John Brayford knows the time for inconsistency is over for Burton Albion if they are to make sure they do not "dwindle away and are forgotten about" in the Championship.
That slump follows on the heels of their most productive period, when they secured 10 points from five games over the Christmas period.
Albion's season has been defined by their inability - other than during that December run - to back up one positive performance with another.
Now, with a promising display in defeat to Aston Villa in the bag, Burton must kick on as they look to climb off the bottom of the table.
"We can sit here and talk about it, saying we played well at Villa - but we have got to go into the next game and do the same again," said Brayford, a staple of the Albion team since returning from injury in November.
"We can't keep reverting to good performance, then bad performance.
"We have to maintain a standard which is capable of keeping us in this division.
"Aston Villa was probably the standard we need to achieve week in, week out, until the end of the season."
So what changed between the two matches - and could that prove to be the catalyst for their survival bid?
"I don't know, I think it was just the mindset," added Brayford.
"'Look, do we want to stay in this league or are we just going to dwindle away and be forgotten about and make sure that everything written about us is right?'
"It's about standing up and saying we are better than this.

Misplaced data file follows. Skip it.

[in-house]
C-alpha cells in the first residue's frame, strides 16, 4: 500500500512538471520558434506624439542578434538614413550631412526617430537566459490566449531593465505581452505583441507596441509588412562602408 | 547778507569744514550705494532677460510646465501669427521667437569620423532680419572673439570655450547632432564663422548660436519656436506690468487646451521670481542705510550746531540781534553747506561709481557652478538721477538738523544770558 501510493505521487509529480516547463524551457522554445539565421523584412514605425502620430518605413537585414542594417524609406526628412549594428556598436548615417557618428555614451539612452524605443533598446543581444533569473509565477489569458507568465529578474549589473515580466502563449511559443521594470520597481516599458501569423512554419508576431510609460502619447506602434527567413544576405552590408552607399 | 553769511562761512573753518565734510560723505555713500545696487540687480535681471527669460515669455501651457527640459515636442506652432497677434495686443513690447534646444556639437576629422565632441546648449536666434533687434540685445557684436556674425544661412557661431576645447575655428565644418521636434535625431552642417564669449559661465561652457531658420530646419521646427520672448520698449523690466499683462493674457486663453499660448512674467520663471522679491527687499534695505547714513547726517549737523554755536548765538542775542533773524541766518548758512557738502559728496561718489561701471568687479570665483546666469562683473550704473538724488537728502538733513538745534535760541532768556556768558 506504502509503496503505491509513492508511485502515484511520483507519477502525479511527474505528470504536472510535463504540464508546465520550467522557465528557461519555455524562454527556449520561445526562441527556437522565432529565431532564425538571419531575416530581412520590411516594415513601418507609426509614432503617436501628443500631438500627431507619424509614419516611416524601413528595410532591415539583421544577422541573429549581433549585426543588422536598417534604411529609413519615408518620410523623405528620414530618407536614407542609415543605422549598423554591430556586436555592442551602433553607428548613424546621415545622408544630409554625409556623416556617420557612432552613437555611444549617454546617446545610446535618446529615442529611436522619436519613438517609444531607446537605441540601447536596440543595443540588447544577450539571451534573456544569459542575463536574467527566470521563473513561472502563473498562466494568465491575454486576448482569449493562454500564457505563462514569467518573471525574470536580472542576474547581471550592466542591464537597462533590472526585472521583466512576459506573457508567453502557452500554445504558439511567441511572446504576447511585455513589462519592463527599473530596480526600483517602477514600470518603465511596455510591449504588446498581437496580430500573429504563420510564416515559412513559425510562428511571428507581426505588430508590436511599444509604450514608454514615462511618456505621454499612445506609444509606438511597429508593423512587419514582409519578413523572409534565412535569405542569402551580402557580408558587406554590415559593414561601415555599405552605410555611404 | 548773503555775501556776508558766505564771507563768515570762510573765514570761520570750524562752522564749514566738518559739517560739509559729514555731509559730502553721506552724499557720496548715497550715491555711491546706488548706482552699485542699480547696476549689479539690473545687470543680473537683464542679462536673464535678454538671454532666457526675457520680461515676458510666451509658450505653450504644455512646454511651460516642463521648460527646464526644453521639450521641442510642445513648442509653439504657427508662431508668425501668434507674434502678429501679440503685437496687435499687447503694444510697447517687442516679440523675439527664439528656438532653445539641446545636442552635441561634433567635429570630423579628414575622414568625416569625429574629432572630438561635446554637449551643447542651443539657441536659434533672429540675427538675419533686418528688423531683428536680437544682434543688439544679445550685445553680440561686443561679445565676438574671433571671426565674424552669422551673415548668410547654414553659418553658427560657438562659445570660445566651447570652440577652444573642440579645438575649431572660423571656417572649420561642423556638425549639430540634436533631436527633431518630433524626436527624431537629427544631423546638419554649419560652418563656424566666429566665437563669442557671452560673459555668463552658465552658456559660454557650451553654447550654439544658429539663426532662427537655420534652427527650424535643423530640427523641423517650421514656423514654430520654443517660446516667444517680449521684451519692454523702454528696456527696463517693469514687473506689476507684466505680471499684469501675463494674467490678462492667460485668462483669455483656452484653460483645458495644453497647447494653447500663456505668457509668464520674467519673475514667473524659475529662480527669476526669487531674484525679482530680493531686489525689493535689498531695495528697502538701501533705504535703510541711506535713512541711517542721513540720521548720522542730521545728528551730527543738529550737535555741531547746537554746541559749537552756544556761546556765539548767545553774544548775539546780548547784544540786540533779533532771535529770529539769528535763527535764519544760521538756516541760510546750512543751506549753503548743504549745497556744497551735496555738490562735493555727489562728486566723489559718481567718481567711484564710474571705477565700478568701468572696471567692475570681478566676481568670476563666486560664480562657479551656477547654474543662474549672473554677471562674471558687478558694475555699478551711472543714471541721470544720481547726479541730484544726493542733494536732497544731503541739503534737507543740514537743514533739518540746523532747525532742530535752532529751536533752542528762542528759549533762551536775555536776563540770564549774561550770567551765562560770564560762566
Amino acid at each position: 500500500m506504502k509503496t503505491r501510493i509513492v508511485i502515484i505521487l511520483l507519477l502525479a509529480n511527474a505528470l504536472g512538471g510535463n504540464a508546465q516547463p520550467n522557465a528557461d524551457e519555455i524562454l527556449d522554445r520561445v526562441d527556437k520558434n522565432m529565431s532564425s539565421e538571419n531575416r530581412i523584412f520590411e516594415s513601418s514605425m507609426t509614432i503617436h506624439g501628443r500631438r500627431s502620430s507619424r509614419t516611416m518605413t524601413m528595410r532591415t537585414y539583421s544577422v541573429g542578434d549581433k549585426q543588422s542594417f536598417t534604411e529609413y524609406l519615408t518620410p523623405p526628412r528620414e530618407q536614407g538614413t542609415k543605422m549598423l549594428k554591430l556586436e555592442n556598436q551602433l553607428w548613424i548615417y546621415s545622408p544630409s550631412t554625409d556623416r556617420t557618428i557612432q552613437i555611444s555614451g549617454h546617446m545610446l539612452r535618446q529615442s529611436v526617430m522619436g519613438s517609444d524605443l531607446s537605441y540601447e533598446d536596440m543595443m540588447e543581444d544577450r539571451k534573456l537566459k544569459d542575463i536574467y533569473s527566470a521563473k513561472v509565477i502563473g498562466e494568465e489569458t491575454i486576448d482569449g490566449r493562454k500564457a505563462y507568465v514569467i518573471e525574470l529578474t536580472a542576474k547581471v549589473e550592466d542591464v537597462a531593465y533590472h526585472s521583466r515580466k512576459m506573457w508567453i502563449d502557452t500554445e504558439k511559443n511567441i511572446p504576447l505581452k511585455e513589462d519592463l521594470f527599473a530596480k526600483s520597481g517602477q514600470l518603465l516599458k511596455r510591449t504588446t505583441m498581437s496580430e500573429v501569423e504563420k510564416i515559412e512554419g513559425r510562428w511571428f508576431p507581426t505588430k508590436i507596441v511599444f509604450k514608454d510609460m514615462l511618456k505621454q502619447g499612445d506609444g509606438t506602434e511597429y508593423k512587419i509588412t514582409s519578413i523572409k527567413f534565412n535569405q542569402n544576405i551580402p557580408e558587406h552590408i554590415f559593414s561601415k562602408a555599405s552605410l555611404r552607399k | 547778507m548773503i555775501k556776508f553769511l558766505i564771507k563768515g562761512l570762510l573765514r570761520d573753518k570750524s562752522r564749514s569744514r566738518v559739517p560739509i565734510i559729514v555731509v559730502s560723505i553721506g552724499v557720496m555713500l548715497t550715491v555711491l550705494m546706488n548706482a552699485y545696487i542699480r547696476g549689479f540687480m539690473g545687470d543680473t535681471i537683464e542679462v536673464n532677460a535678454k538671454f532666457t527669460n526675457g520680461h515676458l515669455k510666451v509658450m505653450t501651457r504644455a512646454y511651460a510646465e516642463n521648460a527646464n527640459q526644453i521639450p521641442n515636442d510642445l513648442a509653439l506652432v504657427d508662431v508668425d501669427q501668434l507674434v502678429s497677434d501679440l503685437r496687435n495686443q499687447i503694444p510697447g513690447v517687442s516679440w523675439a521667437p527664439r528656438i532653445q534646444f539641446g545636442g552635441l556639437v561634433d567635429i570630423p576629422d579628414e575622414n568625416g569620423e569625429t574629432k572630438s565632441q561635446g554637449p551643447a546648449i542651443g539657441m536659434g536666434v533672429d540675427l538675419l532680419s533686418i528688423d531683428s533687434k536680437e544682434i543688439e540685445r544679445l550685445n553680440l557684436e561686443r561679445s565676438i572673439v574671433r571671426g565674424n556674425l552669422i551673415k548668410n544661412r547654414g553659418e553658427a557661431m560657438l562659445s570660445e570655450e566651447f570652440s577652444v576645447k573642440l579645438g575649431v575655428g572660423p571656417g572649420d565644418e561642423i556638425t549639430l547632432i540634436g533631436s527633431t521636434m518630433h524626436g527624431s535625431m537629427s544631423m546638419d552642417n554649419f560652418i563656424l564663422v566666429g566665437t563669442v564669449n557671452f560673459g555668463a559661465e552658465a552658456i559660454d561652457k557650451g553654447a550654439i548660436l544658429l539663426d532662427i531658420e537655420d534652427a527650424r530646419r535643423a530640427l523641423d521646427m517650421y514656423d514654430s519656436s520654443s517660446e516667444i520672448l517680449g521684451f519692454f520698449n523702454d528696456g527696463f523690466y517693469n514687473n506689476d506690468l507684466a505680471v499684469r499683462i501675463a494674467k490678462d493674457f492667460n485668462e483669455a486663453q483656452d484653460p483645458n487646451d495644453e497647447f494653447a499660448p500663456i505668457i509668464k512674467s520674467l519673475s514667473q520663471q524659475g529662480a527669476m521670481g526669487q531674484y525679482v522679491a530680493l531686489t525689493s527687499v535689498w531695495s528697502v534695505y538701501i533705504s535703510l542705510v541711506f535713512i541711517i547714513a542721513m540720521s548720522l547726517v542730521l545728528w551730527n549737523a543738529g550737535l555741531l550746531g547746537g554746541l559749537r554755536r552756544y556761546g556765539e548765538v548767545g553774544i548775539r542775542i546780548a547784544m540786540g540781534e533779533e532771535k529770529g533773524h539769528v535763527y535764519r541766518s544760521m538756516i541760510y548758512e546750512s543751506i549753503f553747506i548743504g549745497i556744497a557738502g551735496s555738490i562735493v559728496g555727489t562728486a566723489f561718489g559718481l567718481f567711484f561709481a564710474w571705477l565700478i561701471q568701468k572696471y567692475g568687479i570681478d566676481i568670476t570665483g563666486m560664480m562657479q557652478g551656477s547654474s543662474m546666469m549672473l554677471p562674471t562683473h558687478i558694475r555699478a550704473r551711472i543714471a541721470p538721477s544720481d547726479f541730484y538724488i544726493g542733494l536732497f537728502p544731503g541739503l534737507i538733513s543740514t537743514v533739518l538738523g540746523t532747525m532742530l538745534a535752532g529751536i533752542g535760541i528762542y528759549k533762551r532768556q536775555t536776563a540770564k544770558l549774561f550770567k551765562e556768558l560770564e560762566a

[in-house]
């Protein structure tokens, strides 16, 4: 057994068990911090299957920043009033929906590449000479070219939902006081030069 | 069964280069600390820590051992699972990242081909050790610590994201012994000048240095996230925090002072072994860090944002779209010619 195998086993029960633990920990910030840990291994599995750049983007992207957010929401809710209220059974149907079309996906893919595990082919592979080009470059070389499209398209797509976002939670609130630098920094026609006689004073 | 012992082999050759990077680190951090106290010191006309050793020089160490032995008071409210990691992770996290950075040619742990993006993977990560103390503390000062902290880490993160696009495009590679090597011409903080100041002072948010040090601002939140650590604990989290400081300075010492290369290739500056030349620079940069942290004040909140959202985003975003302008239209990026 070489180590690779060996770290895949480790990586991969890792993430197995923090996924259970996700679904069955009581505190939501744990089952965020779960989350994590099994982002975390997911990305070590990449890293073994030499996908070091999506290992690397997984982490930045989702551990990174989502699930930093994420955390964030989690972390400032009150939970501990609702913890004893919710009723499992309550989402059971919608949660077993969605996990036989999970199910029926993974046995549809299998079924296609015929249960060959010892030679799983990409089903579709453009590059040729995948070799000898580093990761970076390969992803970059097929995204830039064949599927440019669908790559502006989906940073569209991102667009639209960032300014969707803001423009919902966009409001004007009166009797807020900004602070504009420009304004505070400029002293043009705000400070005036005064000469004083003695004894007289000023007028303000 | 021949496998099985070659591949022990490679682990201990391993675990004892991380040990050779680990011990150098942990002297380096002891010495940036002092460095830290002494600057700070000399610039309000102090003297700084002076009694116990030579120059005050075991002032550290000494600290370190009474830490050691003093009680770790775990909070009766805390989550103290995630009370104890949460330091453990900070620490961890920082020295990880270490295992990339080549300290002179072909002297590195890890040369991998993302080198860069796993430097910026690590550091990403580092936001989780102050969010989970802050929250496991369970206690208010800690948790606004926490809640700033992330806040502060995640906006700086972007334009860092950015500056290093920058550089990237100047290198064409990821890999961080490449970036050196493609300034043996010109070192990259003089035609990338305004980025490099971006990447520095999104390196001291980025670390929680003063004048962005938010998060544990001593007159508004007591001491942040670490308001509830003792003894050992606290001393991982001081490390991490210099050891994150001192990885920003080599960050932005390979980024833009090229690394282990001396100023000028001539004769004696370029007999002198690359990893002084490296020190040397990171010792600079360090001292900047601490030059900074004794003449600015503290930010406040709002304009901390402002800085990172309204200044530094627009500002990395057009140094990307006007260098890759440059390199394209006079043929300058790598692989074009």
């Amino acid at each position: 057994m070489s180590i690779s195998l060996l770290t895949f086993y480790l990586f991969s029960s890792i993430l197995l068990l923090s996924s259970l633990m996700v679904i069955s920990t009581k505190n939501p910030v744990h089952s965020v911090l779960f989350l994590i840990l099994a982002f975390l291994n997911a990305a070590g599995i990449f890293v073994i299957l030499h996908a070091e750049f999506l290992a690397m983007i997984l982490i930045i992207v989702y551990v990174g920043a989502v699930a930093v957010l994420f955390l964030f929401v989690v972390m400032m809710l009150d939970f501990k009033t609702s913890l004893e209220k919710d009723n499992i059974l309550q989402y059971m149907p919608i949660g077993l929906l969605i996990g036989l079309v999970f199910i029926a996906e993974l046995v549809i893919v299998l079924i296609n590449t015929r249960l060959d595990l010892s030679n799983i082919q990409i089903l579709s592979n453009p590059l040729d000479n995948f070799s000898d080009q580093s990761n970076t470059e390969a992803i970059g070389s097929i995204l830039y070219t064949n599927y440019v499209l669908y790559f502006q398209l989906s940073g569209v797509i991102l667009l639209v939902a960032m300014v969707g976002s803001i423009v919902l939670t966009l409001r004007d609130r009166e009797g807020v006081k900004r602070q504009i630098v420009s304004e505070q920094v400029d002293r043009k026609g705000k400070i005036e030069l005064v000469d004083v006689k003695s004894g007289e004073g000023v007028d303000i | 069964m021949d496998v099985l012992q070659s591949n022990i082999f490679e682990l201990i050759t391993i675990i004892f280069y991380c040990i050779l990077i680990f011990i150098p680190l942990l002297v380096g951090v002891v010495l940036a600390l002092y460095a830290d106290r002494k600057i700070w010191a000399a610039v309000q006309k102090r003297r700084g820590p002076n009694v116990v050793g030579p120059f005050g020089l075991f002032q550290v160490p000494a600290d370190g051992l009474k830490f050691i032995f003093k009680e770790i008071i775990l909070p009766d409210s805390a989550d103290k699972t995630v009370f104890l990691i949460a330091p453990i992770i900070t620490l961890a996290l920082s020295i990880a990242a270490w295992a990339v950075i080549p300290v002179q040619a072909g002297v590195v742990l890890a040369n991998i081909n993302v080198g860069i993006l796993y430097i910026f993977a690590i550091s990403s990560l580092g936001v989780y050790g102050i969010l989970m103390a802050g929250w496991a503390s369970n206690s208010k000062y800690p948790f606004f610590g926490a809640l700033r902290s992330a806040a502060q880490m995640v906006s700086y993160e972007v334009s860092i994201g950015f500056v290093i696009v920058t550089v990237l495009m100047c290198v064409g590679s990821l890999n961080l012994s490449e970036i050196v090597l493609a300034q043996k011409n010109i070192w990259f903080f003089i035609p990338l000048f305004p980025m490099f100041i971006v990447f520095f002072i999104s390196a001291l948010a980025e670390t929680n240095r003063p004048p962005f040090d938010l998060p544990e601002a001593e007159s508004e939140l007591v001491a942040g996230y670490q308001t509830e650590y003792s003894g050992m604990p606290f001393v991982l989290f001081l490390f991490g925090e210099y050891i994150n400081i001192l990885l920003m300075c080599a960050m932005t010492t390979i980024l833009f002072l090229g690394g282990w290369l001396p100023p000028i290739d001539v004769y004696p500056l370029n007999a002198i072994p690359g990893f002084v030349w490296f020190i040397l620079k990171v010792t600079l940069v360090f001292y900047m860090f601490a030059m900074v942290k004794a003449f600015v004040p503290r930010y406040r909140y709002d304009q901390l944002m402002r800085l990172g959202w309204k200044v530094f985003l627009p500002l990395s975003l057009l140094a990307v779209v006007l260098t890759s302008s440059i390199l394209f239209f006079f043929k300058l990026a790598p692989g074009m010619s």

"We know we've got a good squad, it just hasn't been going to plan as we wanted.
"But there comes a point where you think, 'come on now, we've got to do this'.
"Aston Villa was only a stepping stone. There are a lot more games to go in which we need to do that.
"I don't want to be sat here in another month and we've reverted back to indifferent performances.
"We have to keep a standard that is high enough to stay in this league."
Heading into this weekend's game at Portman Road, Clough's Brewers are at the foot of the division, three points from safety.
Their push for survival this time around differs from 2016-17, when they spent only one week in the bottom three and did well to keep their heads above water.
But with 16 games still to play, Brayford feels his side are still in control of their own destiny.
"In a perfect world, you'd never want to be in the bottom three," he said.
"But it's not a perfect world, and we've got to deal with the situation that is in front of us.
"It's still a gap that is maintainable to close - we just have to concentrate on ourselves.
"Teams are going to play each other, we can't help other teams picking up points.
"We know we've got some big games coming up, and we've still got to play everyone around us as well.
"It is still in our own hands. We've got to have the belief that we can get through this and see it through to the end again."